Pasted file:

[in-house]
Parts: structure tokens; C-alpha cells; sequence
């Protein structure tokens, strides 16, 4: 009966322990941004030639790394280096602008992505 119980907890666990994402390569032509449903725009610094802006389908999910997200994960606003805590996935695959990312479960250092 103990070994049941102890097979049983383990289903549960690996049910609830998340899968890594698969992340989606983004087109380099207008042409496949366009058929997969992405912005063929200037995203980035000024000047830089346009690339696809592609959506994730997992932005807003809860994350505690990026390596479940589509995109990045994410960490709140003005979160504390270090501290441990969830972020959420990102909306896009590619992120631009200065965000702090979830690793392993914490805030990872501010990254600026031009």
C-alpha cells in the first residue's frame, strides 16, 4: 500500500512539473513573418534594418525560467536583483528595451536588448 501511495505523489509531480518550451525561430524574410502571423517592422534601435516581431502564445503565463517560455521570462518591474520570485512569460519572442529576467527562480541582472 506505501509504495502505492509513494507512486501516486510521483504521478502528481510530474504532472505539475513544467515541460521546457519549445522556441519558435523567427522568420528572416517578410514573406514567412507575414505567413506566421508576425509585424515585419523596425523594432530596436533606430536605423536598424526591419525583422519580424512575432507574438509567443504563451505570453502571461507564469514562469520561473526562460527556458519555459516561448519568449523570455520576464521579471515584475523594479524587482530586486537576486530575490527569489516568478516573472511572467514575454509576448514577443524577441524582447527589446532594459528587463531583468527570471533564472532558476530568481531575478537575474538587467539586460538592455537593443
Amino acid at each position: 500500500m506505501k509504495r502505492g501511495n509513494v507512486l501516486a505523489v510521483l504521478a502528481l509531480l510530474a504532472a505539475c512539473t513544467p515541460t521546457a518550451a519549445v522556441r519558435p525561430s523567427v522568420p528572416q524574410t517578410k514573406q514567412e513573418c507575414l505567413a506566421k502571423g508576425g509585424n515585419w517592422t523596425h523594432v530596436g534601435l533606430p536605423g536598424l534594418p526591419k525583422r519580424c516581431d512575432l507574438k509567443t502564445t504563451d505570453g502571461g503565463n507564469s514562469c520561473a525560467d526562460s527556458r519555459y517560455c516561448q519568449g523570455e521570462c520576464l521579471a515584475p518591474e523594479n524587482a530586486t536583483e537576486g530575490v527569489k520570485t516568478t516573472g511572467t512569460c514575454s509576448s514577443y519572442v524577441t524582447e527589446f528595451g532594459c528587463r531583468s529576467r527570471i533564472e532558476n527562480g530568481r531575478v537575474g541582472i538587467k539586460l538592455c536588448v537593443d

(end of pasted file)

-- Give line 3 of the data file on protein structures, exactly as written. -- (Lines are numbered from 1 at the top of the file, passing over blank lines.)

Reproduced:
């Protein structure tokens, strides 16, 4: 009966322990941004030639790394280096602008992505 119980907890666990994402390569032509449903725009610094802006389908999910997200994960606003805590996935695959990312479960250092 103990070994049941102890097979049983383990289903549960690996049910609830998340899968890594698969992340989606983004087109380099207008042409496949366009058929997969992405912005063929200037995203980035000024000047830089346009690339696809592609959506994730997992932005807003809860994350505690990026390596479940589509995109990045994410960490709140003005979160504390270090501290441990969830972020959420990102909306896009590619992120631009200065965000702090979830690793392993914490805030990872501010990254600026031009």